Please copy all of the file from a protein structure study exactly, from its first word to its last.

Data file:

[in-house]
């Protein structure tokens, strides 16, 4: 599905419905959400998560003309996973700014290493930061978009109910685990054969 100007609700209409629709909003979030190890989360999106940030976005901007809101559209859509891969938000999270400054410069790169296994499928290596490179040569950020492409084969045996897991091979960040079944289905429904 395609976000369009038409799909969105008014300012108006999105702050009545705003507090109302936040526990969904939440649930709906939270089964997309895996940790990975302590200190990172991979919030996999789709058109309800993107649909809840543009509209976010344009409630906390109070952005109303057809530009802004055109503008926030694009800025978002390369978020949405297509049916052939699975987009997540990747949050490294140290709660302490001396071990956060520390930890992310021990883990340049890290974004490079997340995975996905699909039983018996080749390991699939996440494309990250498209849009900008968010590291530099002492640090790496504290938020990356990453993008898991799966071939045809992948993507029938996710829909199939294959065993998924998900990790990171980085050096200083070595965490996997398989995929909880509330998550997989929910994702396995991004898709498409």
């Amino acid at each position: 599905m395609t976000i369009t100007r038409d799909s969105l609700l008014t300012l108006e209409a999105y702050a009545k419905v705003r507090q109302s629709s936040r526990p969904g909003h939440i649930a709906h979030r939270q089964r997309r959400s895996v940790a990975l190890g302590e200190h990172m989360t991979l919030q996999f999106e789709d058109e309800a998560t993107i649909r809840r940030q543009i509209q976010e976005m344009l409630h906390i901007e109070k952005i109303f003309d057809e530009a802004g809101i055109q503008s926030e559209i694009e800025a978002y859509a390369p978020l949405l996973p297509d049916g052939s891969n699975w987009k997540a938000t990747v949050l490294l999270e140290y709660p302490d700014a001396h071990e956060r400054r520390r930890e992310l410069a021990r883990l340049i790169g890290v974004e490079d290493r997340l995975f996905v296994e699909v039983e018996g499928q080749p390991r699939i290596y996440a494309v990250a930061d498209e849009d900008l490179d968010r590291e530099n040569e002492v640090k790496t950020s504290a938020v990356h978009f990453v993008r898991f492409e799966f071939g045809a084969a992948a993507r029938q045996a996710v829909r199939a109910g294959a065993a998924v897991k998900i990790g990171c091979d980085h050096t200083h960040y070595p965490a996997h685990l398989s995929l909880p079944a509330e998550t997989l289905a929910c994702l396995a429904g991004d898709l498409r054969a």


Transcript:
[in-house]
């Protein structure tokens, strides 16, 4: 599905419905959400998560003309996973700014290493930061978009109910685990054969 100007609700209409629709909003979030190890989360999106940030976005901007809101559209859509891969938000999270400054410069790169296994499928290596490179040569950020492409084969045996897991091979960040079944289905429904 395609976000369009038409799909969105008014300012108006999105702050009545705003507090109302936040526990969904939440649930709906939270089964997309895996940790990975302590200190990172991979919030996999789709058109309800993107649909809840543009509209976010344009409630906390109070952005109303057809530009802004055109503008926030694009800025978002390369978020949405297509049916052939699975987009997540990747949050490294140290709660302490001396071990956060520390930890992310021990883990340049890290974004490079997340995975996905699909039983018996080749390991699939996440494309990250498209849009900008968010590291530099002492640090790496504290938020990356990453993008898991799966071939045809992948993507029938996710829909199939294959065993998924998900990790990171980085050096200083070595965490996997398989995929909880509330998550997989929910994702396995991004898709498409």
């Amino acid at each position: 599905m395609t976000i369009t100007r038409d799909s969105l609700l008014t300012l108006e209409a999105y702050a009545k419905v705003r507090q109302s629709s936040r526990p969904g909003h939440i649930a709906h979030r939270q089964r997309r959400s895996v940790a990975l190890g302590e200190h990172m989360t991979l919030q996999f999106e789709d058109e309800a998560t993107i649909r809840r940030q543009i509209q976010e976005m344009l409630h906390i901007e109070k952005i109303f003309d057809e530009a802004g809101i055109q503008s926030e559209i694009e800025a978002y859509a390369p978020l949405l996973p297509d049916g052939s891969n699975w987009k997540a938000t990747v949050l490294l999270e140290y709660p302490d700014a001396h071990e956060r400054r520390r930890e992310l410069a021990r883990l340049i790169g890290v974004e490079d290493r997340l995975f996905v296994e699909v039983e018996g499928q080749p390991r699939i290596y996440a494309v990250a930061d498209e849009d900008l490179d968010r590291e530099n040569e002492v640090k790496t950020s504290a938020v990356h978009f990453v993008r898991f492409e799966f071939g045809a084969a992948a993507r029938q045996a996710v829909r199939a109910g294959a065993a998924v897991k998900i990790g990171c091979d980085h050096t200083h960040y070595p965490a996997h685990l398989s995929l909880p079944a509330e998550t997989l289905a929910c994702l396995a429904g991004d898709l498409r054969a």